In this collection of short stories, Allan Cameron focuses on the clash of ideas and perspectives, from the domestic to the world-changing. A woman raised in a single-parent family is hectored by her dinner host, a married father, who wants to impress upon her the superiority of his domestic arrangements. Meanwhile, in more upmarket surroundings, a scientist struggles to make sense of his acquaintance's lack of "intellectual coherence" in adapting to changes of circumstance.
The Hat and Living With The Polish Count make the most immediate impression. In the former, a teenager desecrates a treasured heirloom, and his incomprehension as to why this should upset his mother hints at not just an insensitive phase of adolescence but a generation gap even time might not close.
The latter is based on a love triangle superimposed on to the Russian Revolution, in which the narrator's ex-girlfriend, a former aristocrat who has joined the Revolution, finds that the ghost of the idea of nobility still lingers, even in the Red Army. Cameron catches a moment of flux here: without historical hindsight, his characters have no way of knowing if their opinions will become part of approved orthodoxy or are dangerously heretical.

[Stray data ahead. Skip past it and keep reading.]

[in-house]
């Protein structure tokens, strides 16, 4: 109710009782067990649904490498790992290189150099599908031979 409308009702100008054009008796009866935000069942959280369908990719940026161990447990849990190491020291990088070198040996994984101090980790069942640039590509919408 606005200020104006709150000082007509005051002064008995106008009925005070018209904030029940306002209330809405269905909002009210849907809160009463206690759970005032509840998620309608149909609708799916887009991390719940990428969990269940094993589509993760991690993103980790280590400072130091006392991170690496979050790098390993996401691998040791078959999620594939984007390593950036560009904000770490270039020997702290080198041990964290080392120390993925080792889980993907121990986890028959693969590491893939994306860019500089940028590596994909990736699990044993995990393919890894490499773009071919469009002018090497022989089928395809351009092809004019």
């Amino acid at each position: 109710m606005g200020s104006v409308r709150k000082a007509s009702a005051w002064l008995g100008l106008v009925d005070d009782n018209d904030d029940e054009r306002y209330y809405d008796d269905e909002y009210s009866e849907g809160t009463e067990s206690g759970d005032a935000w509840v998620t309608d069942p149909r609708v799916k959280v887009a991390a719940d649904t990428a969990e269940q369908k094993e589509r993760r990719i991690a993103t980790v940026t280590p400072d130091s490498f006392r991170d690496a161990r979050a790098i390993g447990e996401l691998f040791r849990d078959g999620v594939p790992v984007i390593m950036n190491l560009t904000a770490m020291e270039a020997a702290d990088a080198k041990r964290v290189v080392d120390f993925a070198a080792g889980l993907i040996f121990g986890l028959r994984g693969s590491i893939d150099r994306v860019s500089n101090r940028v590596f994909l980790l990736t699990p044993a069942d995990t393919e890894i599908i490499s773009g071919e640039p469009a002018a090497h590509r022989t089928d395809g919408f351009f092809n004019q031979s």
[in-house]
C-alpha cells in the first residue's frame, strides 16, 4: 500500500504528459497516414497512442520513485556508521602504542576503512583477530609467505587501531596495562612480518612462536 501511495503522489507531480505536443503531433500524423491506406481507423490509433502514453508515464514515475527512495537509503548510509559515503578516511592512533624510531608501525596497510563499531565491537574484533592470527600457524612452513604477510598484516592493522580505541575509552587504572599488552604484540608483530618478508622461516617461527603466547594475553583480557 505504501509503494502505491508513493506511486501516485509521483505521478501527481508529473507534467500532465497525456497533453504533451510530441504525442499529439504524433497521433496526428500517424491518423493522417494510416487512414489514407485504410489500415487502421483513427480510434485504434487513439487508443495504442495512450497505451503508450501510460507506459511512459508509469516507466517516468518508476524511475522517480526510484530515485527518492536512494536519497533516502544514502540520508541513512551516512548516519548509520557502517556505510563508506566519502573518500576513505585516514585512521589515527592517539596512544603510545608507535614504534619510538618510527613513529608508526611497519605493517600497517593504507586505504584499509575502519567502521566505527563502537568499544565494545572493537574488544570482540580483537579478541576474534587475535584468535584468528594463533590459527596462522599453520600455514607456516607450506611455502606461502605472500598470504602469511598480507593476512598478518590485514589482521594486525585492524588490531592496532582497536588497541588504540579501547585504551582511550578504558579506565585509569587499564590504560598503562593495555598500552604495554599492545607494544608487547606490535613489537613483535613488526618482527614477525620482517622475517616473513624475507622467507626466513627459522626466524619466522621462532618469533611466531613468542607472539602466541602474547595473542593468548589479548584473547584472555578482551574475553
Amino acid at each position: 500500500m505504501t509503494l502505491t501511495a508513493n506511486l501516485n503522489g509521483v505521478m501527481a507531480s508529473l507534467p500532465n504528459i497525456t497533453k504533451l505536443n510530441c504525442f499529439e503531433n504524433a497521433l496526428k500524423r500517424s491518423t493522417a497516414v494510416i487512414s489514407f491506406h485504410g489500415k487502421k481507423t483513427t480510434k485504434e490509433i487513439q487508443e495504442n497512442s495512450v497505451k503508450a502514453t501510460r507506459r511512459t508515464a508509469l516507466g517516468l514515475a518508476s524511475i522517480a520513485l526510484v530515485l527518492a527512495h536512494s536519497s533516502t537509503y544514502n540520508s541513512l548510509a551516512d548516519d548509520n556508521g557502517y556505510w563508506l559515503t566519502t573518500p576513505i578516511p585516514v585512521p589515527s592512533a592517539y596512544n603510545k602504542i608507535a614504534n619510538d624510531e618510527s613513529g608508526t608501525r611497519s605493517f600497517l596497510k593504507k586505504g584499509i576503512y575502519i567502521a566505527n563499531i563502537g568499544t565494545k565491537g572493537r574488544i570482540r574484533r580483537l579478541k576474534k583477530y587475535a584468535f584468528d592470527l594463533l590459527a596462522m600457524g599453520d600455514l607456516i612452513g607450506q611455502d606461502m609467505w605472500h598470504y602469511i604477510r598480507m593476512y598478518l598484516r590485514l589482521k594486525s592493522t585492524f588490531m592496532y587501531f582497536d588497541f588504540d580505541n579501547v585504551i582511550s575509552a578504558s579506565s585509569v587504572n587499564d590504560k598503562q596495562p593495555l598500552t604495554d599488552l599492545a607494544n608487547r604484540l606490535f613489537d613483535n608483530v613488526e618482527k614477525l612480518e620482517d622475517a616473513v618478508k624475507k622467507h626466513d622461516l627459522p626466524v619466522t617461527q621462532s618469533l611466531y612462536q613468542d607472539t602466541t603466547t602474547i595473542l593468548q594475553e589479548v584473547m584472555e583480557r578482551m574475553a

Sometimes the views are so extreme that they are held by a minority of one, like the man who poses as a statue in Glasgow city centre but, far from being a simple street performer, believes he's the harbinger of a new age. We could all more or less agree he's insane, but what about the narrator of the opening story, who presents himself as the author of the book we're about to read? He's an outsider, certainly, but mad? Where do we draw the line between mere difference of opinion and complete detachment from reality? On The Heroism Of Mortals is buzzing with questions like these, a stimulating, restlessly intelligent collection.
ON THE HEROISM OF MORTALS
Allan Cameron, Vagabond Voices, £8.95